Material properties
"Optional title"
mid, $\rho$, $E$, $\nu$, did, tid
$A$, $B$, $n$, $c$, $c_{dec}$, $s$, $m$
$\dot{\varepsilon}_s$, ${\varepsilon}_s$, $c_s$, ${\eta}_s$, $T^{max}_s$
$c_r$, $\dot{\varepsilon}_r$
Parameter definition
mid Unique material identification number
$\rho$ Density
$E$ Young's modulus, constant or function of temperature
options: constant, fcn
$\nu$ Poisson's ratio, constant or function of temperature
options: constant, fcn
did Damage property command ID
tid Thermal property command ID
$A$ Yield stress, constant or function of temperature
options: constant, fcn
$B$ Hardening parameter, constant or function of temperature
options: constant, fcn
$n$ Hardening exponent, constant or function of temperature
options: constant, fcn
$c$ Viscosity or ID of FUNCTION or CURVE with viscous stress vs strain rate
$c_{dec}$ Viscous decay coefficient
$s$ Strength differential parameter
$m$ Hosford yield surface exponent (must be an even number)
$\dot{\varepsilon}_s$ Threshold strain rate for dynamic softening
${\varepsilon}_s$ Minimum plastic strain at onset of dynamic softening process
$c_s$ Exponent controlling rate of dynamic softening process
${\eta}_s$ Dynamic softening factor
default: no softening
$T^{max}_s$ Temperature cap for dynamic softening
$c_r$ Strain rate hardening exponent
$\dot{\varepsilon}_r$ Reference rate for strain rate hardening
default: 1

This is a material model for high strength steels and hard metals in ballistic applications. The total stress is the sum of an elastic stress $\boldsymbol{\sigma}^e$ and a viscous stress $\boldsymbol{\sigma}^v$.

$\displaystyle{ \boldsymbol{\sigma} = \boldsymbol{\sigma}^e + \boldsymbol{\sigma}^v }$


$\displaystyle{ \boldsymbol{\sigma}^e = -p {\bf{I}} + G \boldsymbol{\varepsilon}_{dev}^e }$
$\displaystyle{ \boldsymbol{\sigma}^v = \frac{1}{c_{dec}} \int_0^t g(\vert \dot{\boldsymbol{\varepsilon}}_{dev} \vert) \frac{\dot{\boldsymbol{\varepsilon}}_{dev}} {\vert \dot{\boldsymbol{\varepsilon}}_{dev} \vert} \mathrm{e}^{\frac{\tau-t}{c_{dec}}} \mathrm{d}\tau }$

$g$ is either a FUNCTION of viscous stress versus strain rate or, if defined through a constant $c$:

$g(\vert \dot{\boldsymbol{\varepsilon}}_{dev} \vert) = c \cdot \vert \dot{\boldsymbol{\varepsilon}}_{dev} \vert $

$p$ is the material pressure, $\boldsymbol{\varepsilon}_{dev}^e$ is the deviatoric part of the elastic strain tensor and $\dot{\boldsymbol{\varepsilon}}_{dev}$ is the total deviatoric strain rate. $G$ is the shear modulus.

$\displaystyle{ p = -K \varepsilon_v + 3 K \alpha (T-T_{ref})}$

$K$ is the bulk modulus, $\alpha$ is the thermal heat expansion coefficient and $T_{ref}$ is the reference temperature (defined in PROP_THERMAL). Note that the elastic properties can either be defined as constants or as functions of temperature. Yielding occurs when the effective elastic stress $\sigma_{eff}^e$ reaches the yield stress $\sigma_y$.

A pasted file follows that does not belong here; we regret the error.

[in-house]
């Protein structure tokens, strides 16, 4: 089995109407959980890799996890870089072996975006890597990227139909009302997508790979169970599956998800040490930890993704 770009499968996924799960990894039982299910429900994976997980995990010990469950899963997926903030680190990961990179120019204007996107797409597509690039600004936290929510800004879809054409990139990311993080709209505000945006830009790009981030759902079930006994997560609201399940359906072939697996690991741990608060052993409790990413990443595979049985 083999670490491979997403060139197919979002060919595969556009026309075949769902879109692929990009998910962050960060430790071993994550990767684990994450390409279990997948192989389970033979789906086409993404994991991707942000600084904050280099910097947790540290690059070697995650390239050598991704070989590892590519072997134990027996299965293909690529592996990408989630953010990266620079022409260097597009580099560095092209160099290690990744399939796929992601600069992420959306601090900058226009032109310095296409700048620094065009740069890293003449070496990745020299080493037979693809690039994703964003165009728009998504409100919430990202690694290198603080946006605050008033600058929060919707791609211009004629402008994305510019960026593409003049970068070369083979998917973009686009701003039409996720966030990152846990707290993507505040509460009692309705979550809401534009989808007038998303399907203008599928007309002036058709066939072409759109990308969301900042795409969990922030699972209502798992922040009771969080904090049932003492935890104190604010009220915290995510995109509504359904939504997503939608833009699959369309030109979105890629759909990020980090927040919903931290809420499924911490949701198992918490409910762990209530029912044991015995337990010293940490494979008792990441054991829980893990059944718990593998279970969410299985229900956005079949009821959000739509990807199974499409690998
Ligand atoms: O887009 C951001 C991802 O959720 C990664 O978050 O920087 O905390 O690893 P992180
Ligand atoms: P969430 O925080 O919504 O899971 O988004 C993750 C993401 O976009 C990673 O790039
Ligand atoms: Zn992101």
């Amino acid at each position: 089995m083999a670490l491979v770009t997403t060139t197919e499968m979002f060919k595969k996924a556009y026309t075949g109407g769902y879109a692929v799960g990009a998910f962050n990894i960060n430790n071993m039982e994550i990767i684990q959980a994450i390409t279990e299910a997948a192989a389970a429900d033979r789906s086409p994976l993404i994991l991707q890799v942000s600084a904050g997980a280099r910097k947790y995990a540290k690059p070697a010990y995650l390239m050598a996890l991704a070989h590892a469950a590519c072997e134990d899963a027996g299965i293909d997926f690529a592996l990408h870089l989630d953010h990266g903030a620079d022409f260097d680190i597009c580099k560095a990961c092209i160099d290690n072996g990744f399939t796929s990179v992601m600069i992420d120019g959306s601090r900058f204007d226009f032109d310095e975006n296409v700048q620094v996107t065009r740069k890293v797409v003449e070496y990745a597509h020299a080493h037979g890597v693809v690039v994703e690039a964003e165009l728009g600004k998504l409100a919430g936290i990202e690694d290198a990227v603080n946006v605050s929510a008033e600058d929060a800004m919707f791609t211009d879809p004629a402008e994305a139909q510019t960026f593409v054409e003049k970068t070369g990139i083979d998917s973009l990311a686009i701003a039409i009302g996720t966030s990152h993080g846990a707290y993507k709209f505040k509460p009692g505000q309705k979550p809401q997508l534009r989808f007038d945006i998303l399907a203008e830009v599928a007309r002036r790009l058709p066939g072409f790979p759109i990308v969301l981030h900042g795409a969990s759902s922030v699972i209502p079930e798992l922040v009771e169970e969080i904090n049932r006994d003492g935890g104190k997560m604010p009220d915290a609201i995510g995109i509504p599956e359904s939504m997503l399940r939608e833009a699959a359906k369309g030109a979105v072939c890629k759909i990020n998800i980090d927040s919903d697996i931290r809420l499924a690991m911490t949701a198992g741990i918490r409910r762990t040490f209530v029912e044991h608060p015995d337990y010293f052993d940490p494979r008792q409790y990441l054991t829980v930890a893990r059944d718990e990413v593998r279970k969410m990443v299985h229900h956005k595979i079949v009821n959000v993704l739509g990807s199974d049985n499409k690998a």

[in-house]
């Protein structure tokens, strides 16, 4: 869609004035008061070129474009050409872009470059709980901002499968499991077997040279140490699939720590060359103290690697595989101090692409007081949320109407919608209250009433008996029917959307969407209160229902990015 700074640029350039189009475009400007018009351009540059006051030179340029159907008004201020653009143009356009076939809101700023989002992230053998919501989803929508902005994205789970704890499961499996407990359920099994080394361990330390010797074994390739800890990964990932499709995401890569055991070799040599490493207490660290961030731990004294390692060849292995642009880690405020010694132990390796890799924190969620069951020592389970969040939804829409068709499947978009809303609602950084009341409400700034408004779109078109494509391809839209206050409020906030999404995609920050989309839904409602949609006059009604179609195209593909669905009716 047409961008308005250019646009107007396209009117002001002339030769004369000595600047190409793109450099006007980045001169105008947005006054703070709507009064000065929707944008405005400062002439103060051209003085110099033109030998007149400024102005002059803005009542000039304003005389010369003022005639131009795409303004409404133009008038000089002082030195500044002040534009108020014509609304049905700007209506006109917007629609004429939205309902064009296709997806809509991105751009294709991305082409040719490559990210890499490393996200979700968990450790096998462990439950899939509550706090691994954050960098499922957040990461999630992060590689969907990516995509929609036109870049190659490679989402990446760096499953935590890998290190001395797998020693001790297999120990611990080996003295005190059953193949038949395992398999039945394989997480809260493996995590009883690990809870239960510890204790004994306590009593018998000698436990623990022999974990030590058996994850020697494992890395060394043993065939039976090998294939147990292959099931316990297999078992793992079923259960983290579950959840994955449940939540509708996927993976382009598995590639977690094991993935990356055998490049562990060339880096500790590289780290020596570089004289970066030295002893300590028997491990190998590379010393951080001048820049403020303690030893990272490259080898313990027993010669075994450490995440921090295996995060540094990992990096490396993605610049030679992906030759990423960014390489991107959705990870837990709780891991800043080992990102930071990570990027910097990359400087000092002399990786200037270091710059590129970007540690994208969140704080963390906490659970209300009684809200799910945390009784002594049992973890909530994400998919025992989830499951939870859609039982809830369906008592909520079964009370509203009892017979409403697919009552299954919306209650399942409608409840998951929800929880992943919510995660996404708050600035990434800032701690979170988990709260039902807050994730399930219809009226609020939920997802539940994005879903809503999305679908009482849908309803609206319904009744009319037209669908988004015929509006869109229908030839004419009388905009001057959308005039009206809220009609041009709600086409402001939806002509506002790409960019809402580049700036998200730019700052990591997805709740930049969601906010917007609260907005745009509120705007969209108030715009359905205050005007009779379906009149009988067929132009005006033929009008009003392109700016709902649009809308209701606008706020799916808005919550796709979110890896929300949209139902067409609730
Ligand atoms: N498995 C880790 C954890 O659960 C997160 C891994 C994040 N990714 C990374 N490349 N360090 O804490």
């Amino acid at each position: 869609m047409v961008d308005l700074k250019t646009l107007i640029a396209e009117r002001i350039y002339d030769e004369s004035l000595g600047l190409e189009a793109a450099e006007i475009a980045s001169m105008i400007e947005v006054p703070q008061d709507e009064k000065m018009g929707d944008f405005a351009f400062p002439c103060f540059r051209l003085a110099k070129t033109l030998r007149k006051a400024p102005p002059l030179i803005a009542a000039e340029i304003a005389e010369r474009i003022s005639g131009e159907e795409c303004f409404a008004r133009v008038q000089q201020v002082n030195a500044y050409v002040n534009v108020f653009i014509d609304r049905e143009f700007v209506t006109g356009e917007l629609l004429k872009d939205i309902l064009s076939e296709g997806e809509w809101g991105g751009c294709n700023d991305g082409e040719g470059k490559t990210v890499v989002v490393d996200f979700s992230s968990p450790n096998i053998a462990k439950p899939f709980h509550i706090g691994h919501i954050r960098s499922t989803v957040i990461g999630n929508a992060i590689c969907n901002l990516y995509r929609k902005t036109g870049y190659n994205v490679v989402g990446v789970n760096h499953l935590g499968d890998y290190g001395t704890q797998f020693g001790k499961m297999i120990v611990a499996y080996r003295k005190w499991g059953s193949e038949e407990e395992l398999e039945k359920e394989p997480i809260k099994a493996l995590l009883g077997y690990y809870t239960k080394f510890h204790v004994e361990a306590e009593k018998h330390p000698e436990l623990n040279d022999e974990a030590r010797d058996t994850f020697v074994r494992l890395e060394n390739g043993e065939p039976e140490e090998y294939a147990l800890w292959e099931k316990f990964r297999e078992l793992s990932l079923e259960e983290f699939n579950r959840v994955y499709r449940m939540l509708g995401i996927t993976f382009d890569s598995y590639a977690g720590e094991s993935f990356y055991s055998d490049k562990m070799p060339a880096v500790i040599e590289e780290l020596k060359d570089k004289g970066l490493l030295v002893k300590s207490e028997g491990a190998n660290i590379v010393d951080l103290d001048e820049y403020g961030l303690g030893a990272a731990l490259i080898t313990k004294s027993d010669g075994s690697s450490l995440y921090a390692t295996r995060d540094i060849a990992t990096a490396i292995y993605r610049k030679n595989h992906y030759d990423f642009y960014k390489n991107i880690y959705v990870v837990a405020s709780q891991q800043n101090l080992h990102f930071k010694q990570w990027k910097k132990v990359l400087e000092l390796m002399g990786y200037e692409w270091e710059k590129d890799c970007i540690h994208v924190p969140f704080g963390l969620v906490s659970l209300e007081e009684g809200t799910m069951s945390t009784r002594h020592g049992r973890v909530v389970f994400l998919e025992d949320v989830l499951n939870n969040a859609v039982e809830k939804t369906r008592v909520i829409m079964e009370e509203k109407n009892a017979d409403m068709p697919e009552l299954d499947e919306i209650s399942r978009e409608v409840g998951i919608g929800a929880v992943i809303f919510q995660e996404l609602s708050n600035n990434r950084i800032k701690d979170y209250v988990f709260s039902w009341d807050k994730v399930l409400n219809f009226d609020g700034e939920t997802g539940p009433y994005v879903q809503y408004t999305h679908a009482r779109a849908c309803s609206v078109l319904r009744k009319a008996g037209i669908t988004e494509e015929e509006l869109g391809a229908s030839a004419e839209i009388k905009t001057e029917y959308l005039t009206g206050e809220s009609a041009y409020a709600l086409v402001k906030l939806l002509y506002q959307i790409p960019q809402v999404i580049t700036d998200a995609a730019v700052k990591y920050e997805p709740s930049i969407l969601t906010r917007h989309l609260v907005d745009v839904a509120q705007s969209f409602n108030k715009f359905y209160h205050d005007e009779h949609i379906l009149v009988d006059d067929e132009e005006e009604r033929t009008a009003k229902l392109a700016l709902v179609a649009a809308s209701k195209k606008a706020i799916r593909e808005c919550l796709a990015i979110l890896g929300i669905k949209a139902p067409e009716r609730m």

$\displaystyle{ \sigma_{eff}^e = \left[ \frac{1}{2}\left( \sigma_1^e - \sigma_2^e \right)^m + \frac{1}{2}\left( \sigma_2^e - \sigma_3^e \right)^m + \frac{1}{2}\left( \sigma_3^e - \sigma_1^e \right)^m \right]^{1/m} }$
$\displaystyle{ \sigma_y = \left[ \left( A(T) + B(T)\left(\varepsilon_{eff}^p\right)^{n(T)} \right) \cdot \left( 1 + s \right) + 3s \cdot p \right] \cdot \left[ 1 + \frac{\dot{\varepsilon}_{eff}^p}{\dot{\varepsilon}_r} \right]^{c_r} \cdot h(\bar\varepsilon_s) }$

In the yield stress expression $h(\bar\varepsilon_s)$ is a material softening function. Its purpose is to capture the effects of dynamic recrystallization or the formation of adiabatic shear bands.

$\displaystyle{ h(\bar\varepsilon_s) = \left\{ \begin{array}{ccc} 1 & : & \bar\varepsilon_s \leq \varepsilon_s \\ 1 - \eta_s\cdot(1-\mathrm{e}^{-c_s\cdot(\bar\varepsilon_s-\varepsilon_s)}) & : & \bar\varepsilon_s \gt \varepsilon_s \end{array} \right.}$

$\bar\varepsilon_s$ is a strain measure that grows faster at high effective plastic strain rates. It will never reach $\varepsilon_s$ (limit for onset of the softening process) if the plastic strain rate is below $\dot\varepsilon_s$. The curves below show how $\bar\varepsilon_s$ and the softening factor $h$ develop at different strain rates for a given set of input parameters.

$\displaystyle{ \bar\varepsilon_s = \int_0^t \dot{\varepsilon}_{eff}^p (\tau) \cdot \mathrm{e}^\frac{\dot{\varepsilon}_s \cdot (\tau-t)}{\varepsilon_s}\mathrm{d} \tau}$
Dynamic softening at different plastic strain rates.
Dynamic softening at different plastic strain rates.
A material that accounts for thermal softening

A simple example showing how certain parameters can be defined as functions of temperature. Note that this example does not represent a real alloy.

dens = 7800.0, "density"
nu = 0.3, "Poisson's ratio"
cdec = 1.0e-7, "viscous decay coefficient"
s = 0.03, "strength differential parameter"
m = 8, "Hosford yield surface exponent"
edot_s = 180, "threshold strain rate for softening"
eps_s = 0.22, "threshold strain for softening"
c_s = 5.0, "material softening exponent"
eta_s = 0.8, "material softening parameter"
Wc = 1.0e9, "ductile failure parameter"
alpha = 1.2e-5, "thermal expansion parameter"
Cp = 450.0, "heat capacity"
lambda = 35.0, "thermal conductivity"
k = 0.9, "Taylor-Quinney coefficient"
Tref = 25, "reference temperature"
1, [%dens], fcn(101), 0.3, 1, 1
fcn(102), fcn(103), 0.3, fcn(104), [%cdec], [%s], [%m]
[%edot_s], [%eps_s], [%c_s], [%eta_s]
"Young's modulus versus temperature"
0.0, 210.0e9
700.0, 150.0e9
"A versus temperature"
0.0, 1200.0e6
200.0, 1200.0e6
700.0, 150.0e6
"B versus temperature"
0.0, 1000.0e6
200.0, 900.0e6
700.0, 150.0e6
"Viscous stress versus strain rate"
0.0, 0.0
10.0, 0.0
100.0, 10.0e6
1000.0, 50.0e6
2000.0, 50.0e6
1, [%alpha], [%Cp], [%lambda], [%k], [%Tref]